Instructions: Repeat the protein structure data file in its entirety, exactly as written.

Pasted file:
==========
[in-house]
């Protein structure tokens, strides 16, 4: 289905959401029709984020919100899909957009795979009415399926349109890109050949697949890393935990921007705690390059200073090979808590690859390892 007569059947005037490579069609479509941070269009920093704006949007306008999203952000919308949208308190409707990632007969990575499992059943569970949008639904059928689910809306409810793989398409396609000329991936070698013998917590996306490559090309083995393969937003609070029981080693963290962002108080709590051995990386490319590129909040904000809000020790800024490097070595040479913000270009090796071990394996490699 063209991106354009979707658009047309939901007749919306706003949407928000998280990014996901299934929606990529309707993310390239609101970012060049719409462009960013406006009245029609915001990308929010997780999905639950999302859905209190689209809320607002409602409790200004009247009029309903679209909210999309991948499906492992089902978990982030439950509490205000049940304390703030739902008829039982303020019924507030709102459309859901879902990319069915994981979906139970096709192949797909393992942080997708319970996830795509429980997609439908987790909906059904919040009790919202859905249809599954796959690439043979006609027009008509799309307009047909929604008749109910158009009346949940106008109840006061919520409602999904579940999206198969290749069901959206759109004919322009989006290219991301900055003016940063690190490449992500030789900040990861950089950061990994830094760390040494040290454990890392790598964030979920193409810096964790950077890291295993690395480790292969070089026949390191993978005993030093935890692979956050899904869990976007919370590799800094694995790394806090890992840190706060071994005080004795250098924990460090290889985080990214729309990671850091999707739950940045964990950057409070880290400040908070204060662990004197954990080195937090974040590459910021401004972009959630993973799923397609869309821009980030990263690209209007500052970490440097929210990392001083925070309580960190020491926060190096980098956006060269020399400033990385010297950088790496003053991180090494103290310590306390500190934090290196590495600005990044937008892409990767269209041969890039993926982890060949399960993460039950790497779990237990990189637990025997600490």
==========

[in-house]
């Protein structure tokens, strides 16, 4: 289905959401029709984020919100899909957009795979009415399926349109890109050949697949890393935990921007705690390059200073090979808590690859390892 007569059947005037490579069609479509941070269009920093704006949007306008999203952000919308949208308190409707990632007969990575499992059943569970949008639904059928689910809306409810793989398409396609000329991936070698013998917590996306490559090309083995393969937003609070029981080693963290962002108080709590051995990386490319590129909040904000809000020790800024490097070595040479913000270009090796071990394996490699 063209991106354009979707658009047309939901007749919306706003949407928000998280990014996901299934929606990529309707993310390239609101970012060049719409462009960013406006009245029609915001990308929010997780999905639950999302859905209190689209809320607002409602409790200004009247009029309903679209909210999309991948499906492992089902978990982030439950509490205000049940304390703030739902008829039982303020019924507030709102459309859901879902990319069915994981979906139970096709192949797909393992942080997708319970996830795509429980997609439908987790909906059904919040009790919202859905249809599954796959690439043979006609027009008509799309307009047909929604008749109910158009009346949940106008109840006061919520409602999904579940999206198969290749069901959206759109004919322009989006290219991301900055003016940063690190490449992500030789900040990861950089950061990994830094760390040494040290454990890392790598964030979920193409810096964790950077890291295993690395480790292969070089026949390191993978005993030093935890692979956050899904869990976007919370590799800094694995790394806090890992840190706060071994005080004795250098924990460090290889985080990214729309990671850091999707739950940045964990950057409070880290400040908070204060662990004197954990080195937090974040590459910021401004972009959630993973799923397609869309821009980030990263690209209007500052970490440097929210990392001083925070309580960190020491926060190096980098956006060269020399400033990385010297950088790496003053991180090494103290310590306390500190934090290196590495600005990044937008892409990767269209041969890039993926982890060949399960993460039950790497779990237990990189637990025997600490």